My favorite span of these is the Ben Franklin since it literally appears at the last second, and when you see it, can take your breath away. Suspensions are meant to be superstars; there’s an entry point for the eyes, and a perfect combination of the linear uniformity of the towers and the sloping catenary majesty of the cables. The road grade of suspension bridges also crest above their rivers like rainbows. I don’t favor the more modern designs that fix dozens of smaller cables onto a single point, because they’re too busy and sharp. Suspension bridges state their purpose cleanly and with maybe a momentary smile.

The Roberto Clemente Bridge, or Sixth Street Bridge, in Pittsburgh is officially considered a suspension bridge, but it’s a pocket suspension bridge symbolic of place. The roadway isn’t very high off the waterline (78 feet of clearance), and the diagonal route of its eye-bar system is tricky to the eye, turning it just a bit more industrial than regal and making it a perfect foil for the manufacturing mettle of Pittsburgh.

Of course, it’s also the bridge that carries visitors to PNC Park, as it spills traffic just beyond the center field entrance. The bridge was named after Clemente in 1998, in part to appease fans who wanted the ballpark itself to be named after the Pirates legend who died in a 1970 plane crash. Today a statue of Clemente rests just beyond the bridge, and from most places in the park you can catch a splendid view of the golden wonder. Sometimes when the sun is really bright the bridge becomes canary. Either way, it’s the most exceptional complement to the ballpark, revealing both a sense of place and purpose. A tall building wouldn’t have worked in its place. A mountain view makes no sense. Bridges are part of the Pennsylvania volume, and especially of Pittsburgh’s own book. It reminds one of steel, of might, and of pocket-sized, put-your-head-down and run at it perfection.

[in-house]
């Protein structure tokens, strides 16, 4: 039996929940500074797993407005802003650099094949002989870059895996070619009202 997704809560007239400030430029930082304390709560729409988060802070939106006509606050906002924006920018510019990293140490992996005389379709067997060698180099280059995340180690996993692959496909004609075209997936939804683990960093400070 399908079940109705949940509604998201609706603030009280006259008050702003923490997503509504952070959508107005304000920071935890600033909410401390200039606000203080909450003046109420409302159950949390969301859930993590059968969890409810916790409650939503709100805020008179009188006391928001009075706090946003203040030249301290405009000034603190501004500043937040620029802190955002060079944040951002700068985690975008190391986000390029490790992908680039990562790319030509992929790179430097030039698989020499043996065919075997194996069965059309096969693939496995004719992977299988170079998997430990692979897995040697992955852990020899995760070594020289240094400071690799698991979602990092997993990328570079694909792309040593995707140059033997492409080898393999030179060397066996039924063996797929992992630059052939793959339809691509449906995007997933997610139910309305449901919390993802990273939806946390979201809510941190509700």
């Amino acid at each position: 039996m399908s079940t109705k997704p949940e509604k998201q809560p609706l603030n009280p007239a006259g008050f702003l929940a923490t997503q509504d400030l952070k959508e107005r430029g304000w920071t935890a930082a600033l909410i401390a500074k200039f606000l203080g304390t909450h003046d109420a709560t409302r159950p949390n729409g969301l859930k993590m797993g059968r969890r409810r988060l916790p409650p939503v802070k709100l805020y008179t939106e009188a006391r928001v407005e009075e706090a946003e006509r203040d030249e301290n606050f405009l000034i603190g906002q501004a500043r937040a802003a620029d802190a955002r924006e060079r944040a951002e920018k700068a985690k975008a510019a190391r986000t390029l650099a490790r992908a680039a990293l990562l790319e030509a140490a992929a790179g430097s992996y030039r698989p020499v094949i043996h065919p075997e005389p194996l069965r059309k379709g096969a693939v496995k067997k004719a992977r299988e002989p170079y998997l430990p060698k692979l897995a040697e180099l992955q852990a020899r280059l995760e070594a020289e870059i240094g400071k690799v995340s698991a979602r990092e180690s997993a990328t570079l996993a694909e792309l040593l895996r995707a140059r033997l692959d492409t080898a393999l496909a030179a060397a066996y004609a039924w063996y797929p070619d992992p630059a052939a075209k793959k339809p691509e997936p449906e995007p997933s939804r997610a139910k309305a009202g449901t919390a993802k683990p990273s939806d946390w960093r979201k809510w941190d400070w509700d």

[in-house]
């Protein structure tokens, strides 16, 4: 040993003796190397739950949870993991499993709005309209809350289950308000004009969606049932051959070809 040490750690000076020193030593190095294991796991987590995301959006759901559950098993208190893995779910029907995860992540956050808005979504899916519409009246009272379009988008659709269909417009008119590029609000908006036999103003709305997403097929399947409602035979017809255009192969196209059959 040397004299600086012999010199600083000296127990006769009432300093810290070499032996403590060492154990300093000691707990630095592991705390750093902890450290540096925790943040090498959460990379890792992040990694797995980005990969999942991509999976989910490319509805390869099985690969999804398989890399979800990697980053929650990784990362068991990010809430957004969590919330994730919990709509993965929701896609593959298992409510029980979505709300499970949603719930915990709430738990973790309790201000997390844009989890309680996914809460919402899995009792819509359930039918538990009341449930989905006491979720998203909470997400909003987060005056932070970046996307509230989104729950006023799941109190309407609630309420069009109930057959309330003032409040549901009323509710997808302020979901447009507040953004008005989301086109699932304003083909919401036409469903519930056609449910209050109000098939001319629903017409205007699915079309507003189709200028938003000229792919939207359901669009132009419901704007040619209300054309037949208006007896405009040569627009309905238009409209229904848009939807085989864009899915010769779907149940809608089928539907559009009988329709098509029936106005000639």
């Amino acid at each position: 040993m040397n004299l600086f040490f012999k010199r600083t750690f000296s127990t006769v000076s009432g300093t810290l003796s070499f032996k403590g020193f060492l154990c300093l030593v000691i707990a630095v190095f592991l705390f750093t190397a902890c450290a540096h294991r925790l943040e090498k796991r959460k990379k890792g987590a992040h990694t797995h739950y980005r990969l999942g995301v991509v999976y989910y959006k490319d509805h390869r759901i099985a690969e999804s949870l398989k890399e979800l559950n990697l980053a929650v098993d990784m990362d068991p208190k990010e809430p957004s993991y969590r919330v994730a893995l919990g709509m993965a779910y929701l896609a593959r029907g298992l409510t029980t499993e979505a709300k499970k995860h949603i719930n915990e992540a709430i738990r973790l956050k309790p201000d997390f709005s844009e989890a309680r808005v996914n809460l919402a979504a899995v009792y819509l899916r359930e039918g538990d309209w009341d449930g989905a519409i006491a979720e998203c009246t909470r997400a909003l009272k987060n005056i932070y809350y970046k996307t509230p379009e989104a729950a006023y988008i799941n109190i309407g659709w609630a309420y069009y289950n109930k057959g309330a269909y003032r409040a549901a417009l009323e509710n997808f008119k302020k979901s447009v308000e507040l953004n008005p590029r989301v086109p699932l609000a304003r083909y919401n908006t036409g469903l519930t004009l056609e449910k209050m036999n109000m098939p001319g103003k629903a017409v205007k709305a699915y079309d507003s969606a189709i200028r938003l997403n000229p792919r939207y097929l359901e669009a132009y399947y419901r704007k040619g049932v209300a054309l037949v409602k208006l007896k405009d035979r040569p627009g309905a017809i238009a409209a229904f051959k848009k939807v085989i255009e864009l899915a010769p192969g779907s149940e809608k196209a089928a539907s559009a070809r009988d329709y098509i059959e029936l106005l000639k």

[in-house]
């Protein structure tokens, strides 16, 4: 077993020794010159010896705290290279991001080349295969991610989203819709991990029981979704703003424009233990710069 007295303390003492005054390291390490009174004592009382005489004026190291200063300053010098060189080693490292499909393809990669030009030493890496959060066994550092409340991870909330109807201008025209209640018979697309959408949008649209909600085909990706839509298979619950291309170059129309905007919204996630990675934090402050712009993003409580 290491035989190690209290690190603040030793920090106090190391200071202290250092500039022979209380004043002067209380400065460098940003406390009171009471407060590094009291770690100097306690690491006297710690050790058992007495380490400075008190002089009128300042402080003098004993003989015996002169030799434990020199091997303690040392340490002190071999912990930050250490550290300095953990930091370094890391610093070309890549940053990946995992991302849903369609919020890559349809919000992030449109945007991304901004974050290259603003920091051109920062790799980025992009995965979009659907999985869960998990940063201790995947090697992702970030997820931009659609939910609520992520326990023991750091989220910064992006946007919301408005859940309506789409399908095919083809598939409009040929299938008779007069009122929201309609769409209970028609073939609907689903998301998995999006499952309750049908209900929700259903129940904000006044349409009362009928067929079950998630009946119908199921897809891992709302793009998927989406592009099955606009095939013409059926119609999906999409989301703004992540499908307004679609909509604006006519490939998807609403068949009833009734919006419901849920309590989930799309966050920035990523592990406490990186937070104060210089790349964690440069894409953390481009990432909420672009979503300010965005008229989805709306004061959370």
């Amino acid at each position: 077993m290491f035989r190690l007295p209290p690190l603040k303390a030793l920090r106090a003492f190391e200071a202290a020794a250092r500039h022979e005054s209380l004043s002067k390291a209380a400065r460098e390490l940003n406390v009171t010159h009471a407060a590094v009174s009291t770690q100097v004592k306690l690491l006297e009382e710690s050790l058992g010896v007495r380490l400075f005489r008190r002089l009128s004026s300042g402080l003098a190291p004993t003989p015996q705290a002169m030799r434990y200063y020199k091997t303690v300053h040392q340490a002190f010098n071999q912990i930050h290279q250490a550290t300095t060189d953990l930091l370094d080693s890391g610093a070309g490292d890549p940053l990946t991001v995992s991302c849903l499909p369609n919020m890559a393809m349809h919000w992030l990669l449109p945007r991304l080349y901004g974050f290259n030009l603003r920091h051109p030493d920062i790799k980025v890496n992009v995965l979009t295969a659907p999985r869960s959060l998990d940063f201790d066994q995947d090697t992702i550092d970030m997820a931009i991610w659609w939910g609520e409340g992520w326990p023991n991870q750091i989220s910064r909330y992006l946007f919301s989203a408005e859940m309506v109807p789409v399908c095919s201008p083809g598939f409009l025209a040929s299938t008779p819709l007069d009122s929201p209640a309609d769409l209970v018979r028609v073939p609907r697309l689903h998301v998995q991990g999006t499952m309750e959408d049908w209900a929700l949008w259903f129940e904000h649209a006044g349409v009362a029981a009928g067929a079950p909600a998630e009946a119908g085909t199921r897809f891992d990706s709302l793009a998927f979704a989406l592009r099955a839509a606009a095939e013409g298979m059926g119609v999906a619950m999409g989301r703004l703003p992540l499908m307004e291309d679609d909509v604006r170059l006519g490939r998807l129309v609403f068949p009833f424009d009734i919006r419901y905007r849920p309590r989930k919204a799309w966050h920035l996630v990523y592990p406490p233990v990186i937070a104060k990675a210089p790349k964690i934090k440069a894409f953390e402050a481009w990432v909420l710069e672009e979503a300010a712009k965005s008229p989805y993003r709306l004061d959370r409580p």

That was Clemente. And that’s his bridge.

4. Plug: The Hardball Times

Today I’m featured at the Hardball Times. My piece is about the baseball “bust” – how we think about the bust and what we should think about instead. I was attracted to this idea after Phillies’ farmhand and 2013 No. 1 overall pick Mark Appel announced he was stepping away from baseball. Most people wished Appel well, but there was a minority that scorned him for demanding lots of money and wasting it on what’s perceived as a failed minor league career. I think this is unfair and doesn’t offer a nuanced look into what failure is, what’s really going on, and what happens after the playing career ends.

Read the piece if you can; I hope you enjoy it!